Early beginners and late arrivals are found in every arts community across the globe. The Detroit graffiti legend FEL3000FT, however, is that intriguing rarity – a gifted individual whose past works and ongoing projects put him comfortably in both categories.The early beginner part is obvious. A Detroit native who fell in with several talented taggers from NYC before entering his teens, he quickly became an apprentice without a master – a young wunderkind enthralled by the colorful and powerful possibilities of urban murals. His education followed the usual pattern: a great deal of trial and error, learning the techniques of those who came before, immersing himself in comic books and graphic novels, and (of course) surviving the inevitable and intrusive concern of adult authority figures who didn’t always share in his youthful enthusiasm.

As for being a late arrival … permit us a moment to clarify that observation. FEL is, in truth, an honored and acknowledged member of Detroit’s tight-knit tribe of urban street artists. Indeed, he’s already been accorded mentor status by an appreciative number of young peers following his example. He has also channeled his abilities into quite a few successful and notable commercial avenues. Sirius Satellite has benefited from his gifts and he contributed a noteworthy piece to the city during Detroit’s Tricentennial Celebration back in 2001.

In the early 90′s, several graffiti writers found refuge in what is now a bike path and green space – a location that we in Detroit have come to know as the Dequindre Cut. Back when this was a desolate and abandoned rail yard, Dibs and others started an open gallery where those chased away by society could be safe and would have a chance to hone their skills. FEL (along with AJ Fosik and others) spent weeks working on production murals charged with new characters and new forms of calligraphy; a very positive step forward for all concerned – and one that was happily copied in other cities.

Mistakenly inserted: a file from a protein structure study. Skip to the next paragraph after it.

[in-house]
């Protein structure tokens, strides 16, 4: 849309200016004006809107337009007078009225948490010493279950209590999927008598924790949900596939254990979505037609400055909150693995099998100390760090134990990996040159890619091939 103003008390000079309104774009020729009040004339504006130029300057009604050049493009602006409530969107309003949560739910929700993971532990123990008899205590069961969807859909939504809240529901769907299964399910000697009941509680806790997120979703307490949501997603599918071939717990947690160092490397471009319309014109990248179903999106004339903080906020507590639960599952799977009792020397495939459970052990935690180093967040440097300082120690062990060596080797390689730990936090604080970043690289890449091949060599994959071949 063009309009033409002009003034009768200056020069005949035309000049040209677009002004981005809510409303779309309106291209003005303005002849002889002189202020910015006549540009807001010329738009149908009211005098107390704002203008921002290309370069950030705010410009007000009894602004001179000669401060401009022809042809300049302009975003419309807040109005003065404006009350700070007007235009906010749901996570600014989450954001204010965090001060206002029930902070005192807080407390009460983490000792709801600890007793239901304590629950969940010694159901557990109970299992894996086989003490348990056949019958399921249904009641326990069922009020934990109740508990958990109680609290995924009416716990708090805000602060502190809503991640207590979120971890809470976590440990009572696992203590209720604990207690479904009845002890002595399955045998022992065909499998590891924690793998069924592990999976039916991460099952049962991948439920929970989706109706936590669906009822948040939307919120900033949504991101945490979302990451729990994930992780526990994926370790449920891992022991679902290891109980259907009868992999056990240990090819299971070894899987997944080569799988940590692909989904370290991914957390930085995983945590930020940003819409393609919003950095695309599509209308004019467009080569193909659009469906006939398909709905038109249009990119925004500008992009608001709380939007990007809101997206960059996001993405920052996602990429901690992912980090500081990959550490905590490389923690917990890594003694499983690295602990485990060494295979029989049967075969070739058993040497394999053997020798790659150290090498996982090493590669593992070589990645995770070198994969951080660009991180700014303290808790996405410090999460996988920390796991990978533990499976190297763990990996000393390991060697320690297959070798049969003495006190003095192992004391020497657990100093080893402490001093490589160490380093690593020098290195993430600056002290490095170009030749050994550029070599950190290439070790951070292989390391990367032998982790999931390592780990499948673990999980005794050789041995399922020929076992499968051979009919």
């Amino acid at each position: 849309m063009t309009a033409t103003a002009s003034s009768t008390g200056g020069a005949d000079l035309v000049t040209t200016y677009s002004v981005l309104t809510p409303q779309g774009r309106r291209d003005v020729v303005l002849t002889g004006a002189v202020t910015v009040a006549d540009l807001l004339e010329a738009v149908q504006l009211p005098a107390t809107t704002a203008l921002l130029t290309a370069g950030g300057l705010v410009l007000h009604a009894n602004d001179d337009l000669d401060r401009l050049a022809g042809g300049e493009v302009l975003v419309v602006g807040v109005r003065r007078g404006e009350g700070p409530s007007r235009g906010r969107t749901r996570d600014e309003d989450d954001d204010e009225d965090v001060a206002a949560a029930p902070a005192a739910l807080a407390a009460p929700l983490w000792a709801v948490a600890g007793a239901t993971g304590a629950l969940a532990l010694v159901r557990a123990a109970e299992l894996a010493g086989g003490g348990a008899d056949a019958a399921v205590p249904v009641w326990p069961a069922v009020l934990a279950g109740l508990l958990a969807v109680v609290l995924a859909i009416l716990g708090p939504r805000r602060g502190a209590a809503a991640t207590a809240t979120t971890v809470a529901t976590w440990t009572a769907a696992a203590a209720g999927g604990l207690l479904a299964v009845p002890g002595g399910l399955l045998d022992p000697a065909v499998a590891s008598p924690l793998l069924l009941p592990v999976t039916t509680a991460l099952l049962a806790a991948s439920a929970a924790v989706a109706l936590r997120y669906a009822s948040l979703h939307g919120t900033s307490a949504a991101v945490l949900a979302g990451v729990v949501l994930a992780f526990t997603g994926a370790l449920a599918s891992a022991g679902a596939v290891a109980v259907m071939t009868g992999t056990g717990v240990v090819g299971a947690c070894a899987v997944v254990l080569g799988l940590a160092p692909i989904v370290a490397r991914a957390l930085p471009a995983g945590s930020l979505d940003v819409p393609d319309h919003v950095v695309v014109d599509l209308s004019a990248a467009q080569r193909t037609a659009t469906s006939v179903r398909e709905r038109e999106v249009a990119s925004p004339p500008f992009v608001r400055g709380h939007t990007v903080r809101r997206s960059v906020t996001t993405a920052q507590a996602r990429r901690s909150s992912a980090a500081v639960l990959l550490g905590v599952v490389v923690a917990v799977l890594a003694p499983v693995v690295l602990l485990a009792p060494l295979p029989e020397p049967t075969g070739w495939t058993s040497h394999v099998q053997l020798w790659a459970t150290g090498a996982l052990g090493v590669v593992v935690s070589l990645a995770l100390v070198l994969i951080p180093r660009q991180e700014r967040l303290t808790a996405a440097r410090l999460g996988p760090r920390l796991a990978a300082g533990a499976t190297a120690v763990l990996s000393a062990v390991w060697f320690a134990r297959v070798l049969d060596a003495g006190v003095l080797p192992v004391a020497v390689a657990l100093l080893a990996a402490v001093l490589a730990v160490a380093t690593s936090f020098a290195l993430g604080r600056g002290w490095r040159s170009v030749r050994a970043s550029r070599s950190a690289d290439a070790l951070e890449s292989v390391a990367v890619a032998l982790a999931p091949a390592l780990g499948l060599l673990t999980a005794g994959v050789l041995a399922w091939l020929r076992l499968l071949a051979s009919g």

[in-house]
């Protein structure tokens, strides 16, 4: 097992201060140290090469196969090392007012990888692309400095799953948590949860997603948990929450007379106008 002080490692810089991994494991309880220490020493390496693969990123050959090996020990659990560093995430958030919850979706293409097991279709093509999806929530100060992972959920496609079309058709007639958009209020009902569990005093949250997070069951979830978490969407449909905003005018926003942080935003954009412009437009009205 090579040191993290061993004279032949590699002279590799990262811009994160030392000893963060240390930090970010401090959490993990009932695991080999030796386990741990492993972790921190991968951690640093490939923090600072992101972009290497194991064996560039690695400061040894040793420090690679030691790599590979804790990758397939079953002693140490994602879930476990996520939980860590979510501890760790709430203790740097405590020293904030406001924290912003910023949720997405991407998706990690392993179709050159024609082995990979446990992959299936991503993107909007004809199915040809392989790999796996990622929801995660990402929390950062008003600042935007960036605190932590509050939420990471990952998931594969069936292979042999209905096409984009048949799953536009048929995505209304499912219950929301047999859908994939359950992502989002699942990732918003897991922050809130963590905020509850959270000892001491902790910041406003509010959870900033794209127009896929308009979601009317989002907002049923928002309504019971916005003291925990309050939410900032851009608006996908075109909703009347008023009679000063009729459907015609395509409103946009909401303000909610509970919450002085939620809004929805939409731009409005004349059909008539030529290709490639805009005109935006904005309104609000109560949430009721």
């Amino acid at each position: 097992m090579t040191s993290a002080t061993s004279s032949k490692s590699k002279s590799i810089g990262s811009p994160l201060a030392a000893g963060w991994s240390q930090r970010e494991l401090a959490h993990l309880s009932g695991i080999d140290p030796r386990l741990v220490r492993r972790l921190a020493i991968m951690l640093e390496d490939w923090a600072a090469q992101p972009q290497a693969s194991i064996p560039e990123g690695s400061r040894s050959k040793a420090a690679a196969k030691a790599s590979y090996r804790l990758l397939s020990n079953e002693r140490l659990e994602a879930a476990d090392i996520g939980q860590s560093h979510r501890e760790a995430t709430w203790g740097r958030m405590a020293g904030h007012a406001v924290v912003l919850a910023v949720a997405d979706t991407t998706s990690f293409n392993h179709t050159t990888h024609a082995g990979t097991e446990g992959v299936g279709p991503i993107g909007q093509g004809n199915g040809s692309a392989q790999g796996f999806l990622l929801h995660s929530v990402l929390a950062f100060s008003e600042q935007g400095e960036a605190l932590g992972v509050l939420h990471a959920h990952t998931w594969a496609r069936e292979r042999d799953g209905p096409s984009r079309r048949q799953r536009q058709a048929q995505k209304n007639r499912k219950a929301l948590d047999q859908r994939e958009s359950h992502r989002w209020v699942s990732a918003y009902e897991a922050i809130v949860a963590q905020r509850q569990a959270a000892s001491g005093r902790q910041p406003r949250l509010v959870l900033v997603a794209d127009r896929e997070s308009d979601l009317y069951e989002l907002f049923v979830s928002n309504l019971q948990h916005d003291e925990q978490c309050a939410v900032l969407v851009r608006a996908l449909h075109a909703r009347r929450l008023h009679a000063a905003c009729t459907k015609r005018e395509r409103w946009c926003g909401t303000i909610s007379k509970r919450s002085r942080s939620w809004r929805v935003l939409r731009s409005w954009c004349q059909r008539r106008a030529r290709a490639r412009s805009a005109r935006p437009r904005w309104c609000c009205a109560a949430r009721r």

What we therefore consider “belated” in this instance is not his arrival on the scene, but the formal recognition of his talent – and that particular observation, of course, could be applied to scores of other artists. Like many members of his generation (he is close to 40 now), FEL was reconciled to the ephemeral nature of his works. Hard as it is to imagine today, there really was a pre-Juxtapoz period when no one predicted or dared hope that the bold lines found on factory walls, abandoned buildings, and railroad cars would glow in the critical respect and attention they enjoy now. But like many another creative spirits before and after him, FEL kept on working and did not hesitate to explore other creative avenues that complemented the visions that possessed him.

All images copyright 2011 Fel3000ft - Please contact me if you would like to use one of my images I dont bite.